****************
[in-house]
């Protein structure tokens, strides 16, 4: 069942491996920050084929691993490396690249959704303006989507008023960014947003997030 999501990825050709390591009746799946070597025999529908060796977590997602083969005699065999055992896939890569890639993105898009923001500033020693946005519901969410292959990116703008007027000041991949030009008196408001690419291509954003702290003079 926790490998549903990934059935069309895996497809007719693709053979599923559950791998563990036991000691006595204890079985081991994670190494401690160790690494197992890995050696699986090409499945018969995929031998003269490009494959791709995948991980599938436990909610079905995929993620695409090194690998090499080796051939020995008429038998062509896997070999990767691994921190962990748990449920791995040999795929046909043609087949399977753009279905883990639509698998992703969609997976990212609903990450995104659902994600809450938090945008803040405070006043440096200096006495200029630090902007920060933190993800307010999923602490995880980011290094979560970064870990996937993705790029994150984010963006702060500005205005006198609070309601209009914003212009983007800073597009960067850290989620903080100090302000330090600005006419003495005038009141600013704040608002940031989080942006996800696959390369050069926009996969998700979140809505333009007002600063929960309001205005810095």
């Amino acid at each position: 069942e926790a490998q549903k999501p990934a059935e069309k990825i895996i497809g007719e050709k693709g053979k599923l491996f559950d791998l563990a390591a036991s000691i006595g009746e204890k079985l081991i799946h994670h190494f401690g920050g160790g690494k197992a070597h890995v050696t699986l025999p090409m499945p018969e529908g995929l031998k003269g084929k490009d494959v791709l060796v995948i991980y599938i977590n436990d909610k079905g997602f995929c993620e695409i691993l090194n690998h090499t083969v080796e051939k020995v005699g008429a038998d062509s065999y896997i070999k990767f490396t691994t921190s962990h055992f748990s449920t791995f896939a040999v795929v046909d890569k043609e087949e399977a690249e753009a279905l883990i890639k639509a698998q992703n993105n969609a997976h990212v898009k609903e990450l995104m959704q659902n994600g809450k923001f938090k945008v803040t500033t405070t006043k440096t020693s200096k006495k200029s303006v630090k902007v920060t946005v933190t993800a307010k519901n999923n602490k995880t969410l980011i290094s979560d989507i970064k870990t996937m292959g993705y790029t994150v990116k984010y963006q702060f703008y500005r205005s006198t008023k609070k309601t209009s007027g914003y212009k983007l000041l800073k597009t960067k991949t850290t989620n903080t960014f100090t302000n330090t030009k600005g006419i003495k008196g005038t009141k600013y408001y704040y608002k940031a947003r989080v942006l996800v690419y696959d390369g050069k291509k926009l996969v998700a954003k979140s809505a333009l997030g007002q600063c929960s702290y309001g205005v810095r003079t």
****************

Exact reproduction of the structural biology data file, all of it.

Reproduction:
[in-house]
């Protein structure tokens, strides 16, 4: 069942491996920050084929691993490396690249959704303006989507008023960014947003997030 999501990825050709390591009746799946070597025999529908060796977590997602083969005699065999055992896939890569890639993105898009923001500033020693946005519901969410292959990116703008007027000041991949030009008196408001690419291509954003702290003079 926790490998549903990934059935069309895996497809007719693709053979599923559950791998563990036991000691006595204890079985081991994670190494401690160790690494197992890995050696699986090409499945018969995929031998003269490009494959791709995948991980599938436990909610079905995929993620695409090194690998090499080796051939020995008429038998062509896997070999990767691994921190962990748990449920791995040999795929046909043609087949399977753009279905883990639509698998992703969609997976990212609903990450995104659902994600809450938090945008803040405070006043440096200096006495200029630090902007920060933190993800307010999923602490995880980011290094979560970064870990996937993705790029994150984010963006702060500005205005006198609070309601209009914003212009983007800073597009960067850290989620903080100090302000330090600005006419003495005038009141600013704040608002940031989080942006996800696959390369050069926009996969998700979140809505333009007002600063929960309001205005810095």
């Amino acid at each position: 069942e926790a490998q549903k999501p990934a059935e069309k990825i895996i497809g007719e050709k693709g053979k599923l491996f559950d791998l563990a390591a036991s000691i006595g009746e204890k079985l081991i799946h994670h190494f401690g920050g160790g690494k197992a070597h890995v050696t699986l025999p090409m499945p018969e529908g995929l031998k003269g084929k490009d494959v791709l060796v995948i991980y599938i977590n436990d909610k079905g997602f995929c993620e695409i691993l090194n690998h090499t083969v080796e051939k020995v005699g008429a038998d062509s065999y896997i070999k990767f490396t691994t921190s962990h055992f748990s449920t791995f896939a040999v795929v046909d890569k043609e087949e399977a690249e753009a279905l883990i890639k639509a698998q992703n993105n969609a997976h990212v898009k609903e990450l995104m959704q659902n994600g809450k923001f938090k945008v803040t500033t405070t006043k440096t020693s200096k006495k200029s303006v630090k902007v920060t946005v933190t993800a307010k519901n999923n602490k995880t969410l980011i290094s979560d989507i970064k870990t996937m292959g993705y790029t994150v990116k984010y963006q702060f703008y500005r205005s006198t008023k609070k309601t209009s007027g914003y212009k983007l000041l800073k597009t960067k991949t850290t989620n903080t960014f100090t302000n330090t030009k600005g006419i003495k008196g005038t009141k600013y408001y704040y608002k940031a947003r989080v942006l996800v690419y696959d390369g050069k291509k926009l996969v998700a954003k979140s809505a333009l997030g007002q600063c929960s702290y309001g205005v810095r003079t």